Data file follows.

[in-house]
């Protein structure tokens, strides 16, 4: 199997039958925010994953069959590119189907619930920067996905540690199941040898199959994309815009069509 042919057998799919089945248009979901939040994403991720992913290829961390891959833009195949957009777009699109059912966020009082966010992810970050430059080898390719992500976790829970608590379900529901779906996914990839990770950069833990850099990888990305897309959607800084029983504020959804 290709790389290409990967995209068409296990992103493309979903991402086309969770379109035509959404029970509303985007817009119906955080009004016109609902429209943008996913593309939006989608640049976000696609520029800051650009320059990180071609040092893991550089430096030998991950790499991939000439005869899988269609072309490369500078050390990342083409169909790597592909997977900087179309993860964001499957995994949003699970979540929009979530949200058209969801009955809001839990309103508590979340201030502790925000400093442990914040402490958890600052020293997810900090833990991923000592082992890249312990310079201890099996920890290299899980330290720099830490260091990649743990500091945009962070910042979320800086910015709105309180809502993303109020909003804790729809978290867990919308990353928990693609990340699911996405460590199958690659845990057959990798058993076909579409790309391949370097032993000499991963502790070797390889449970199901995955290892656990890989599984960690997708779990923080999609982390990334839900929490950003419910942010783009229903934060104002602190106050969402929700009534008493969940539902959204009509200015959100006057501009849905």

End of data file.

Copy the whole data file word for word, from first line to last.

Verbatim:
[in-house]
């Protein structure tokens, strides 16, 4: 199997039958925010994953069959590119189907619930920067996905540690199941040898199959994309815009069509 042919057998799919089945248009979901939040994403991720992913290829961390891959833009195949957009777009699109059912966020009082966010992810970050430059080898390719992500976790829970608590379900529901779906996914990839990770950069833990850099990888990305897309959607800084029983504020959804 290709790389290409990967995209068409296990992103493309979903991402086309969770379109035509959404029970509303985007817009119906955080009004016109609902429209943008996913593309939006989608640049976000696609520029800051650009320059990180071609040092893991550089430096030998991950790499991939000439005869899988269609072309490369500078050390990342083409169909790597592909997977900087179309993860964001499957995994949003699970979540929009979530949200058209969801009955809001839990309103508590979340201030502790925000400093442990914040402490958890600052020293997810900090833990991923000592082992890249312990310079201890099996920890290299899980330290720099830490260091990649743990500091945009962070910042979320800086910015709105309180809502993303109020909003804790729809978290867990919308990353928990693609990340699911996405460590199958690659845990057959990798058993076909579409790309391949370097032993000499991963502790070797390889449970199901995955290892656990890989599984960690997708779990923080999609982390990334839900929490950003419910942010783009229903934060104002602190106050969402929700009534008493969940539902959204009509200015959100006057501009849905």